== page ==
Japanese RF-4E Phantoms Have Just Carried Out Their Last Flight

An RF-4E departs Hyakuri AB. (All images: DM Parody)

Japan retires its last Photo Phantoms.

On Mar. 9, 2020, the Japan Air Self Defense Force retired its RF-4E/J reconnaissance aircraft at Hyakuri Air Base, in Ibaraki Prefecture, Japan. Assigned to the 501 Hikotai or Tactical Reconnaissance Squadron, the “Photo Phantoms” made their last training sortie and all the unit’s Phantoms, with their peculiar sharkmouth, the unit’s woodpecker mark on the tail and the three camo schemes (European, Vietnam and Blue offshore camouflage) were eventually retired.

Actually, local flight training had already ended last week, on Tuesday Mar. 3, 2020 and, on the event on Mar. 9 was held to celebrate the disbandment of 501 Sqn. The last six remaining RF-4s flew in two 3-ship flights, one in the morning and one in the afternoon.

The official disbandment ceremony should be held on March 14, but there will be no flying activity.

Photographer and The Aviationist contributor David Parody visited Hyakuri to capture some of the final flights of the venerable Photo Phantom airframe recently. Here’s what he wrote in an email to us giving an idea of the aviation enthusiasts feeling in the last days of operations of the aircraft:

Despite their advanced age and impending retirement it was heartening to see that flights of the RF-4Js were still taking place on a daily basis with at least one or two sorties of two aircraft each being deployed in the morning and afternoon, much to the delight of local and foreign spotters keen to be making the most of the final opportunities to capture the aircraft in their colourful liveries.

Abysmal weather on the first day of shooting only added to the nostalgia and atmosphere of the afterburner take offs in the pouring rain and subsequent parachute assisted recoveries about an hour after take off. The photographic opportunities were enhanced with 301 Squadron, flying the F-4Js, also make four ship sorties throughout the day as were the F2 Viper Zeros also operating from the same base.

An RF-4E lands at Hyakuri AB.

With the “recce” Phatoms withdrawn from use once and for all, the 501 Hikotai will be disbanded. However, the 301 Squadron, also based at Hyakuri, and equipped with the grey F-4EJ “Kai” jets with the squadron emblem, a frog, on the tail, will continue to operate the Phantom for some months, before moving to Misawa Air Base in the north of Japan’s main island of Honshu, to become the second F-35A unit later in 2020. Japan is introducing a fleet of 42 F-35As to replace the Phantom.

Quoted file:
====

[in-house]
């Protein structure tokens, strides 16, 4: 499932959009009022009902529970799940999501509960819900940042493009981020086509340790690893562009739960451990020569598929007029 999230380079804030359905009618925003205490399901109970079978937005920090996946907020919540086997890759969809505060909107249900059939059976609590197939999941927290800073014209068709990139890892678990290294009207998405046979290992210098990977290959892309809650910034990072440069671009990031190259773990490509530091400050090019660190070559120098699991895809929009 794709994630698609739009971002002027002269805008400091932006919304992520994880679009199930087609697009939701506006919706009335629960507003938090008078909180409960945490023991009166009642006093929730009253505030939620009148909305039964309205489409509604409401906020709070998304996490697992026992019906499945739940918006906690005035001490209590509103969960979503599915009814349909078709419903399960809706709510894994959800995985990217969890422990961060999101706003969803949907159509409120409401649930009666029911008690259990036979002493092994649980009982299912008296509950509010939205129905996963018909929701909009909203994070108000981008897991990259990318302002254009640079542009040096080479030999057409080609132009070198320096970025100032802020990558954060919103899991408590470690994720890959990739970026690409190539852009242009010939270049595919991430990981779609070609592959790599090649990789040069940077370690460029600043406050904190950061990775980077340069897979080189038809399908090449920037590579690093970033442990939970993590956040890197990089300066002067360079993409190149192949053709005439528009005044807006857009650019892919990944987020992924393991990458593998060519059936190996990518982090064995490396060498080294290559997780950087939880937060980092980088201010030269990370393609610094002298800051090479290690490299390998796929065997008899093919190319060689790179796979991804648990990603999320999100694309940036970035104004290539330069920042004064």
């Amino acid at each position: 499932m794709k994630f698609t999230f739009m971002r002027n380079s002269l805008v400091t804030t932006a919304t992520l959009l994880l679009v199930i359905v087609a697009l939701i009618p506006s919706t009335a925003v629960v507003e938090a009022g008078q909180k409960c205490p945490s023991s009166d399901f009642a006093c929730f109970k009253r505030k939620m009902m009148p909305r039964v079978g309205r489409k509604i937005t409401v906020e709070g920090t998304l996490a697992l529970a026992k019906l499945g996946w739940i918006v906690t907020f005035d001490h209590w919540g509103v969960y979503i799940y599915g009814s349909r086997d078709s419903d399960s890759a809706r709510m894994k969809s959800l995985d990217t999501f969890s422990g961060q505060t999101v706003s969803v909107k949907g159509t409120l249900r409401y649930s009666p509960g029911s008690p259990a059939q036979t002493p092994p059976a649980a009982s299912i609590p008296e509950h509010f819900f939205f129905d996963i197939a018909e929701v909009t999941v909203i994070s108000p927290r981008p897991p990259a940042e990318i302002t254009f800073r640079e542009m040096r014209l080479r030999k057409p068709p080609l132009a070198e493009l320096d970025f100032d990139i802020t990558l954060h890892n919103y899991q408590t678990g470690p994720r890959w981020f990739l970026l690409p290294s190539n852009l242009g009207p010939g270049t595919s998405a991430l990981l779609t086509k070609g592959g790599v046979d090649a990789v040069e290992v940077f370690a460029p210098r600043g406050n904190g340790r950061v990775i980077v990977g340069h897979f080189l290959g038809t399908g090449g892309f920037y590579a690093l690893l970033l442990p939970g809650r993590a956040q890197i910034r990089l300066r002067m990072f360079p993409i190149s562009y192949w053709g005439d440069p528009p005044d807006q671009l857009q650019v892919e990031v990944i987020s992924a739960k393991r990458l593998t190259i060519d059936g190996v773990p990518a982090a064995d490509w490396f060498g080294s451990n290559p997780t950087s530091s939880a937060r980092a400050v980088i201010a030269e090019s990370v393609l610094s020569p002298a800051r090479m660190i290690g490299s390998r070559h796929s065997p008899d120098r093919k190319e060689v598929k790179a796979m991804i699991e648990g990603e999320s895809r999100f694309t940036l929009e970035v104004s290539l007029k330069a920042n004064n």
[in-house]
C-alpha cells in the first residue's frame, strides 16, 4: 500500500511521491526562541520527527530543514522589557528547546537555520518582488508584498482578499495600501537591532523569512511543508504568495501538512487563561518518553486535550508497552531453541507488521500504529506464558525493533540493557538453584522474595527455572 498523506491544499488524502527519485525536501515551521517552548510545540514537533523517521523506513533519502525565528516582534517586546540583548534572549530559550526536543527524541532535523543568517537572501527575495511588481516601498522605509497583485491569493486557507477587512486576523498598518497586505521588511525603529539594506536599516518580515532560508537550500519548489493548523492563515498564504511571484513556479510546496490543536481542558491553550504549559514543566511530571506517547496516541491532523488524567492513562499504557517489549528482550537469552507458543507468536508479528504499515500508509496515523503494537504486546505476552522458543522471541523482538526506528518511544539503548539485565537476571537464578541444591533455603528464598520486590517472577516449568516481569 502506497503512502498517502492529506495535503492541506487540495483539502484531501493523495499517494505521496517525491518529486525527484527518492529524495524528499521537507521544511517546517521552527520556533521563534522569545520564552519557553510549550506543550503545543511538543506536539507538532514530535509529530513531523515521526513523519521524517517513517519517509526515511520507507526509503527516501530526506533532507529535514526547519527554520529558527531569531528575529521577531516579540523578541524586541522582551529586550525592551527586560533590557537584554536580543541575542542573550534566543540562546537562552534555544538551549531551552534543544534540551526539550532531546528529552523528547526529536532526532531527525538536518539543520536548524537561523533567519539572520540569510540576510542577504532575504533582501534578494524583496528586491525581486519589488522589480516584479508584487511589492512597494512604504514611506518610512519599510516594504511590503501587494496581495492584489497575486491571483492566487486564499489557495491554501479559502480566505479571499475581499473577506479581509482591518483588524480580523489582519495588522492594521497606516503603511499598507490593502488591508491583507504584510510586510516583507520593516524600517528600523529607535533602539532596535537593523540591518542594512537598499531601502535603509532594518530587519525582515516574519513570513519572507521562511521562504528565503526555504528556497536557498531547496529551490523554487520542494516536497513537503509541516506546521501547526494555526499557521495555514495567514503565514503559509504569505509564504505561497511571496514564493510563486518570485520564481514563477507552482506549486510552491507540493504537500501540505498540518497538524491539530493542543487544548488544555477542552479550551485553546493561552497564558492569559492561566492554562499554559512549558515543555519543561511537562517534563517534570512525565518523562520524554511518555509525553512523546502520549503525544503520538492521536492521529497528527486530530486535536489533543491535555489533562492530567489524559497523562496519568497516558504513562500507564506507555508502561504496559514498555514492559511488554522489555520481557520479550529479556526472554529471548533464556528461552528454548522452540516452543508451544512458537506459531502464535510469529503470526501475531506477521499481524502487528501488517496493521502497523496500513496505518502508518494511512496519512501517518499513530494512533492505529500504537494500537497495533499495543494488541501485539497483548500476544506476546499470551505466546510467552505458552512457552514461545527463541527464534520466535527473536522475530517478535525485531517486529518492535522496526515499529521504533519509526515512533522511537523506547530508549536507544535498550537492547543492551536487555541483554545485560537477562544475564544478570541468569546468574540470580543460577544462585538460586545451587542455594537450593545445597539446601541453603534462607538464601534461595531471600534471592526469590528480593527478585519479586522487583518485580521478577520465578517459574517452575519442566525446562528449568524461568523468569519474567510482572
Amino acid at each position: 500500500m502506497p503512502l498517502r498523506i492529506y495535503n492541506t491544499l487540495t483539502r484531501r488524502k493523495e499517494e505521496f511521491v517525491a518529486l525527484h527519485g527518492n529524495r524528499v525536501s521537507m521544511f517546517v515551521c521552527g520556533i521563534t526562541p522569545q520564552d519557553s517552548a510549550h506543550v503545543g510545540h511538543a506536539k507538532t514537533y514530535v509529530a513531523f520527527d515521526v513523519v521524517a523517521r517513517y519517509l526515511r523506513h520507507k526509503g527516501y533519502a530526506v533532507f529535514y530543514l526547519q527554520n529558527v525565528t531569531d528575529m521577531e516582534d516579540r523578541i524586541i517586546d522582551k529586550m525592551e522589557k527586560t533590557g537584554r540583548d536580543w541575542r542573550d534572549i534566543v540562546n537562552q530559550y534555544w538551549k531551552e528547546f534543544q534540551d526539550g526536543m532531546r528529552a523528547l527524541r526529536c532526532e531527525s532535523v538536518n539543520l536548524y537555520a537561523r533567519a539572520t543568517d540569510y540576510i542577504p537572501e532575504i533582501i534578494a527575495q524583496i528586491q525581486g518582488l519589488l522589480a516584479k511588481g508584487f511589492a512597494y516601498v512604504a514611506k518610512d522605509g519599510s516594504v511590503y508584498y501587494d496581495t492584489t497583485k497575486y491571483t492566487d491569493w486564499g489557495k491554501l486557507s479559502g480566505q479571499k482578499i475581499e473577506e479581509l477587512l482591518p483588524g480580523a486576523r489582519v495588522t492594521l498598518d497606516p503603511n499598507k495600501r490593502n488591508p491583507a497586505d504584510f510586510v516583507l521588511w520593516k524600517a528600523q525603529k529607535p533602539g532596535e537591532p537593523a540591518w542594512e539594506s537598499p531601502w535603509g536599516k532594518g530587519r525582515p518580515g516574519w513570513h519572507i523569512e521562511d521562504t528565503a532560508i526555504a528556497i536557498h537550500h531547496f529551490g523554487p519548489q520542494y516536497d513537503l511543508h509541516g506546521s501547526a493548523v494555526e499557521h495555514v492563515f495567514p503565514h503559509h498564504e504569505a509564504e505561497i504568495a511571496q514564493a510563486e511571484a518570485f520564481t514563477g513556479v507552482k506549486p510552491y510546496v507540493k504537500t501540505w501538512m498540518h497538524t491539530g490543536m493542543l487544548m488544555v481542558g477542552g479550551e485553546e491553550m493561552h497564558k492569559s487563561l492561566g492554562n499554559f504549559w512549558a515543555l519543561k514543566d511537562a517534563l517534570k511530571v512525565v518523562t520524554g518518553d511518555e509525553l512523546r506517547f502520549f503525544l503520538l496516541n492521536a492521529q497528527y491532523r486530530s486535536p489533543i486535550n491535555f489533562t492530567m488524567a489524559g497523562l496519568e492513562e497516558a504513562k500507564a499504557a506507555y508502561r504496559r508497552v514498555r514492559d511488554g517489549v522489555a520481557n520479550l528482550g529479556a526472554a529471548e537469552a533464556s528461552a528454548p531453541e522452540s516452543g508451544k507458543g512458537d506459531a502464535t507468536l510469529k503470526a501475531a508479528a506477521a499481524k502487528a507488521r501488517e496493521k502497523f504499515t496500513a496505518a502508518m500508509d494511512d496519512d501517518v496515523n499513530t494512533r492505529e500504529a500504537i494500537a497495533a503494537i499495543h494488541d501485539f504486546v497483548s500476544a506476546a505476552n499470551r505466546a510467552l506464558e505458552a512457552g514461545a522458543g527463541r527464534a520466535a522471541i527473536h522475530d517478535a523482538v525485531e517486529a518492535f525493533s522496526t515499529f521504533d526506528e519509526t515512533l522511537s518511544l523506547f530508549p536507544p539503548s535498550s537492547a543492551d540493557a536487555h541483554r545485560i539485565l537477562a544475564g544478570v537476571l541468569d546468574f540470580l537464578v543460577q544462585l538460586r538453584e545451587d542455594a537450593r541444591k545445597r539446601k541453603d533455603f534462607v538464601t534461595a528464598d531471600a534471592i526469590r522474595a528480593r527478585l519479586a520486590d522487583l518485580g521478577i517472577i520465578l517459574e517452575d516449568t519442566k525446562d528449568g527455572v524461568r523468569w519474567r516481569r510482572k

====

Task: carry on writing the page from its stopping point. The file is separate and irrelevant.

Drag-chute out.

As already explained in many recent posts focusing on the last “Samurai” Phantoms:

The Recce unit’s Phantoms have three types of camo schemes: European camouflage (RF-4EJ), Vietnam camouflage (RF-4E), Blue offshore camouflage (RF-4E).


The F-4EJ “Kai” (“extra”) is the latest Japanese variant of the Phantom that has been modernized from the EJ version in the mid-1980s with the installation of a new AN/APG-66J pulse-Doppler radar, a new central computer, a Kaiser HUD (Head Up Display), an AN/APZ-79 IFF system, as well as the ability to carry an AN/ALQ-131 advanced multimode electronic countermeasures pod and to launch the AIM-7E/F Sparrow and the AIM-9L/P Sidewinder AAMs (air-to-air missiles). The RF-4EJ is the reconnaissance version of the F-4E. It’s almost identical to the USAF RF-4C but it lacks a few systems (such as the radar homing and warning receiver suite) which were not released for export to Japan. The upgraded variant of the original RF-4EJ is designated RF-4EJ “Kai”.

501 Hikotai RF-4EJ

About David Cenciotti
David Cenciotti is a journalist based in Rome, Italy. He is the Founder and Editor of “The Aviationist”, one of the world’s most famous and read military aviation blogs. Since 1996, he has written for major worldwide magazines, including Air Forces Monthly, Combat Aircraft, and many others, covering aviation, defense, war, industry, intelligence, crime and cyberwar. He has reported from the U.S., Europe, Australia and Syria, and flown several combat planes with different air forces. He is a former 2nd Lt. of the Italian Air Force, a private pilot and a graduate in Computer Engineering. He has written five books and contributed to many more ones.